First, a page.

Understanding corporate finance: derivative contracts: investment risk
Managing investment risk
It is well known that the value of an investment in shares can go down as well as up. Any company (such as an insurance company) which holds substantial numbers of quoted shares as an investment will naturally want to protect the value of its investment so far as is possible.
One way it can do this is by active management of the portfolio: keeping a close watch on the market, and buying and selling in line with market intelligence. Another way is by diversification: a company with a varied portfolio is less exposed to the poor performance of any one particular share, or one particular sector. A company which fears downward movements in the stock market as a whole will probably want to hold interest-bearing investments such as gilts and bonds, as well as shares.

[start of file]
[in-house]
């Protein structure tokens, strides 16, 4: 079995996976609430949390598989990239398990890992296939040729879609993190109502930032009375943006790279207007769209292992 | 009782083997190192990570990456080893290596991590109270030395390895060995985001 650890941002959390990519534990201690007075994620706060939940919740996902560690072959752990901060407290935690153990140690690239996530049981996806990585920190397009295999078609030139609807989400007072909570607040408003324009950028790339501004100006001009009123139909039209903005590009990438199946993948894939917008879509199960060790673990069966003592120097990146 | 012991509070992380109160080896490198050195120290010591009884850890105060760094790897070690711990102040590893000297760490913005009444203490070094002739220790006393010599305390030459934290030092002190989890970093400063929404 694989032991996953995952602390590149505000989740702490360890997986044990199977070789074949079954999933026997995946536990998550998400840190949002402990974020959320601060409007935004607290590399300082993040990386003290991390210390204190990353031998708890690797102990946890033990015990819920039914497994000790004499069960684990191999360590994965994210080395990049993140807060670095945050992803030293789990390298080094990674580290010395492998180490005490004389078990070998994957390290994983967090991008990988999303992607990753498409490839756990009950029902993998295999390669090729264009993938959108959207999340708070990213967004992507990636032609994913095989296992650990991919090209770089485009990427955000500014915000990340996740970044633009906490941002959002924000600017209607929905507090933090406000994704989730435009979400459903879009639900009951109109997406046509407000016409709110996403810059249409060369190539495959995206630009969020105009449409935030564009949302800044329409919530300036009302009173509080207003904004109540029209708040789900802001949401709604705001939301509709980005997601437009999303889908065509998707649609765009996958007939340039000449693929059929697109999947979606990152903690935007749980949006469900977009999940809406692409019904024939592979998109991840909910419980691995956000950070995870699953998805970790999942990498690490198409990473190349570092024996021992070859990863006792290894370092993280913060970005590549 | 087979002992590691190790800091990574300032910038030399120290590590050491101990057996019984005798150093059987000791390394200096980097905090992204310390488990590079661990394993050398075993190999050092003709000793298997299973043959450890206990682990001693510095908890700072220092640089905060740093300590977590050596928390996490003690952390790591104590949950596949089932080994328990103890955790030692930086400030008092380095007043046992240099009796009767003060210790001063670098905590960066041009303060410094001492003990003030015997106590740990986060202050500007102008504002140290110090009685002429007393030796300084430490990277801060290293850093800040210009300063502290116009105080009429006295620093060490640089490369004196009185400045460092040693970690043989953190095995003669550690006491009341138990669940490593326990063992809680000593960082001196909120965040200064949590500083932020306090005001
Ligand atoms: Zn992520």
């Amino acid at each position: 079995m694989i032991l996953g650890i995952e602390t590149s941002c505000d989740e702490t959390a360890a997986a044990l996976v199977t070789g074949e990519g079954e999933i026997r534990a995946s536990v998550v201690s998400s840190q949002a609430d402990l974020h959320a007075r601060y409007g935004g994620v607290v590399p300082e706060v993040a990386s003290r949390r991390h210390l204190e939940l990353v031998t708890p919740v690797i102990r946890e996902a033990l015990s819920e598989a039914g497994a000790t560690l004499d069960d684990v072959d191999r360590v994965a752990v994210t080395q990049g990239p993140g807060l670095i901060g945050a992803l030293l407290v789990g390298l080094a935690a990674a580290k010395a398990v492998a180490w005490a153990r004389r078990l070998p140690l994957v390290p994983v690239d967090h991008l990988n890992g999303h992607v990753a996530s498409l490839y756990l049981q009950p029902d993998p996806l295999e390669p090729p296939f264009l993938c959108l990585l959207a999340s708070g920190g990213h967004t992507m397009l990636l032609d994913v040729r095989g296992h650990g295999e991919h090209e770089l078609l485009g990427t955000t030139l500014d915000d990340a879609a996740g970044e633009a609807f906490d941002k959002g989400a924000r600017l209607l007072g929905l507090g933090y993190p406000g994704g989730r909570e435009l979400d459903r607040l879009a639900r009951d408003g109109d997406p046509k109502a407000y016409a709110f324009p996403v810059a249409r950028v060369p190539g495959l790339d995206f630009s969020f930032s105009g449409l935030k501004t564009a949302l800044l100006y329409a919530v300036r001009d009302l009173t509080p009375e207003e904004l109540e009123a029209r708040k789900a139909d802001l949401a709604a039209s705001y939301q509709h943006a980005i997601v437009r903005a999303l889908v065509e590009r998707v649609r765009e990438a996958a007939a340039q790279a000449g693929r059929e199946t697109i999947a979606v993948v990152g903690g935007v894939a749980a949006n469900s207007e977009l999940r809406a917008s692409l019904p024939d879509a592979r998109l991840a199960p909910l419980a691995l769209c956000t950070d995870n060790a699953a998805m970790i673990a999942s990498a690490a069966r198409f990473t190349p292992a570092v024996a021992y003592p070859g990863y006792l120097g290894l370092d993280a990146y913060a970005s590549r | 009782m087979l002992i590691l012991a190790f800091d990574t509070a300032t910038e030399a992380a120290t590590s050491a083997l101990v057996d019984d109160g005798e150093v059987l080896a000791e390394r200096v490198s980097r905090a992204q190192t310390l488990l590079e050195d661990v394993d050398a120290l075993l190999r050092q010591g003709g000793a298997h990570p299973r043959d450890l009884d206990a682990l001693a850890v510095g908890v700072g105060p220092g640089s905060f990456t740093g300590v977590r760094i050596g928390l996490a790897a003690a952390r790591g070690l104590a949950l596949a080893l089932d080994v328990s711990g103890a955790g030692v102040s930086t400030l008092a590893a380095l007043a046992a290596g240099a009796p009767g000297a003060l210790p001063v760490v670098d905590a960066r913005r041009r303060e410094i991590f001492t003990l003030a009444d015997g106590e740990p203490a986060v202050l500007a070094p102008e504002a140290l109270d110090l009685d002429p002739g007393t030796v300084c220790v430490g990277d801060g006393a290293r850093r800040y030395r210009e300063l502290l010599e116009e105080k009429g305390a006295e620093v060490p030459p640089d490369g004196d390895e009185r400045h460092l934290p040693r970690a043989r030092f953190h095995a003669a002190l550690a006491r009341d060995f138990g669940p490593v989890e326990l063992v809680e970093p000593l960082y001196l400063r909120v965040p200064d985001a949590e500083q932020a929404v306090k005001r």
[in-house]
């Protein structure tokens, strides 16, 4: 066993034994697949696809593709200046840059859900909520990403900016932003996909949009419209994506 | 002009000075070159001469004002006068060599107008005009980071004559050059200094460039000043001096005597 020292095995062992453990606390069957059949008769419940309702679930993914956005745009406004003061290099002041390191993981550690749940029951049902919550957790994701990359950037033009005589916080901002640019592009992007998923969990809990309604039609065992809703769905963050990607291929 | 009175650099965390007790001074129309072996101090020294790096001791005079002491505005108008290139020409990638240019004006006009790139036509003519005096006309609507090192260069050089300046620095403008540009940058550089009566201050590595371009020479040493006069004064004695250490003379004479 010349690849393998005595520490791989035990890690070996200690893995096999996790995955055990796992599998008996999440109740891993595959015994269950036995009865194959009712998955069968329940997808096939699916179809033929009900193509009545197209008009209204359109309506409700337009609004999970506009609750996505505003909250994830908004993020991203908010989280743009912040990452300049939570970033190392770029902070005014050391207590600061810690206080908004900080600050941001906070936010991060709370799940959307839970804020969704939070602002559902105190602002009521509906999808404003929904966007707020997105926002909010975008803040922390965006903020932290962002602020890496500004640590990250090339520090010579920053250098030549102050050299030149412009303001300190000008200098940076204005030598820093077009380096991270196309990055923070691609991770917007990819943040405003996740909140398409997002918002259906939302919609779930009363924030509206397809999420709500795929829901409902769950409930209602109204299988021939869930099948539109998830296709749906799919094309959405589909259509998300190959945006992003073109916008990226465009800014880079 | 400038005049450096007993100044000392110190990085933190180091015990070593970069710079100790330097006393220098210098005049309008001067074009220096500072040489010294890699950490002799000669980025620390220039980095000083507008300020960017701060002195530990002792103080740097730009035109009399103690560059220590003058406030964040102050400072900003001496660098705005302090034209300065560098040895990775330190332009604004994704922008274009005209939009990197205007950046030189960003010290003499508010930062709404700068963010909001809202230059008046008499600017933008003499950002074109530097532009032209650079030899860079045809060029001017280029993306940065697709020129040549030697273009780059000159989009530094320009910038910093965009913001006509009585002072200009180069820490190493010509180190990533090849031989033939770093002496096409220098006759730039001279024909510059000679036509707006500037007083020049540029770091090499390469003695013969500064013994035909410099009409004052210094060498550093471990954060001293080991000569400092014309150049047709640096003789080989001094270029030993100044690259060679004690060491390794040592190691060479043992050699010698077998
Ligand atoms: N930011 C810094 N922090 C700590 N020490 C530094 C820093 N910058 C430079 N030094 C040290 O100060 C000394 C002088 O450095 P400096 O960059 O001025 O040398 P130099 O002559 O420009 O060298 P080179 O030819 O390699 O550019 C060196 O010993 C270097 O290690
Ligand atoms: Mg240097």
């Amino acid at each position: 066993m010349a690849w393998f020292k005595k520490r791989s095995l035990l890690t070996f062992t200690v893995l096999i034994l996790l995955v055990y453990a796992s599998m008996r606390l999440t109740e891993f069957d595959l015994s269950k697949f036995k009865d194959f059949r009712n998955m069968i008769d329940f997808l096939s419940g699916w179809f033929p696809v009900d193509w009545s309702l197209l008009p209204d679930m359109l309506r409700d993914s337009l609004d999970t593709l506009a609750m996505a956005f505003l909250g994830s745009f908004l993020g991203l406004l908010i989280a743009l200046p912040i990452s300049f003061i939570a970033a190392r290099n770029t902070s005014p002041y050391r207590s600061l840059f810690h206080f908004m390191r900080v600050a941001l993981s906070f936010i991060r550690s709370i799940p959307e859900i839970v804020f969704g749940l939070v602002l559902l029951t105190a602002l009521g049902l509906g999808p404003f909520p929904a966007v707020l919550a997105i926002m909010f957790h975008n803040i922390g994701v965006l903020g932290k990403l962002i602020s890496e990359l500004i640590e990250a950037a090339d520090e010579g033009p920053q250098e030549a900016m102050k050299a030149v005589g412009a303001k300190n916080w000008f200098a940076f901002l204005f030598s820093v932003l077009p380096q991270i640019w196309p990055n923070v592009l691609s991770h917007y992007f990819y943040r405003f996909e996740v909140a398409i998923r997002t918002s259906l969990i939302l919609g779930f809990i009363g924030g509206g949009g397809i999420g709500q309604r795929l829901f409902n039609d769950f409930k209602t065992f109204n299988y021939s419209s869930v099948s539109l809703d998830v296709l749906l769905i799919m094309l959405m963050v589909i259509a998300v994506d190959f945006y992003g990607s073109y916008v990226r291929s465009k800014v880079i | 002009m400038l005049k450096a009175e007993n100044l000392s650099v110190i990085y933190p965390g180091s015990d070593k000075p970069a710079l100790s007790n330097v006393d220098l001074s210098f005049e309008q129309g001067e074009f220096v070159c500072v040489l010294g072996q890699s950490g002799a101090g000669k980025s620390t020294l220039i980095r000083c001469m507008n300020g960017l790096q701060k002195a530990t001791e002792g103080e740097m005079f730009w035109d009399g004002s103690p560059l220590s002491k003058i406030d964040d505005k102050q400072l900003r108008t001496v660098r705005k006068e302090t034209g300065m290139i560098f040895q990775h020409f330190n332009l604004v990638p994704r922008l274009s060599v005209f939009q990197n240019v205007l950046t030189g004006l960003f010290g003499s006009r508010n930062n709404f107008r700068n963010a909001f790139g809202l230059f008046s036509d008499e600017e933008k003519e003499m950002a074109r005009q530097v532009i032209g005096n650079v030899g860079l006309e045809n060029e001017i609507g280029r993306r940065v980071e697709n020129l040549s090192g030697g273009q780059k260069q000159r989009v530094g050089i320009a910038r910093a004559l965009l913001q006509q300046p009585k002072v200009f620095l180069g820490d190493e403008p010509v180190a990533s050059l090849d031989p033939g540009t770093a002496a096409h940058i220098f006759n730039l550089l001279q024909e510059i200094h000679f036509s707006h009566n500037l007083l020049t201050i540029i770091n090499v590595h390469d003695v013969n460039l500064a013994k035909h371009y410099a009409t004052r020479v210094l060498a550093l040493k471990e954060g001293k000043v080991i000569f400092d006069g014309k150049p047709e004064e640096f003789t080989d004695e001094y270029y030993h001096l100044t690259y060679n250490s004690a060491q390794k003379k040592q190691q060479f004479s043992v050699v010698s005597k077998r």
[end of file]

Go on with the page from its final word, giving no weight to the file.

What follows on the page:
But holding a diverse portfolio of investments and frequent buying and selling are not without cost. As well as having the staff and systems in place to do this, the company must pay transaction costs, and Stamp Duty Reserve Tax (SDRT) is payable on share transfers.
Equity derivatives can give a company a ‘synthetic’ exposure to the stock market, or to a particular share or bundle of shares, without it having to incur so much in the way of costs. There is an example at CFM13460 of a company using an equity swap to gain exposure to the FTSE 100 index.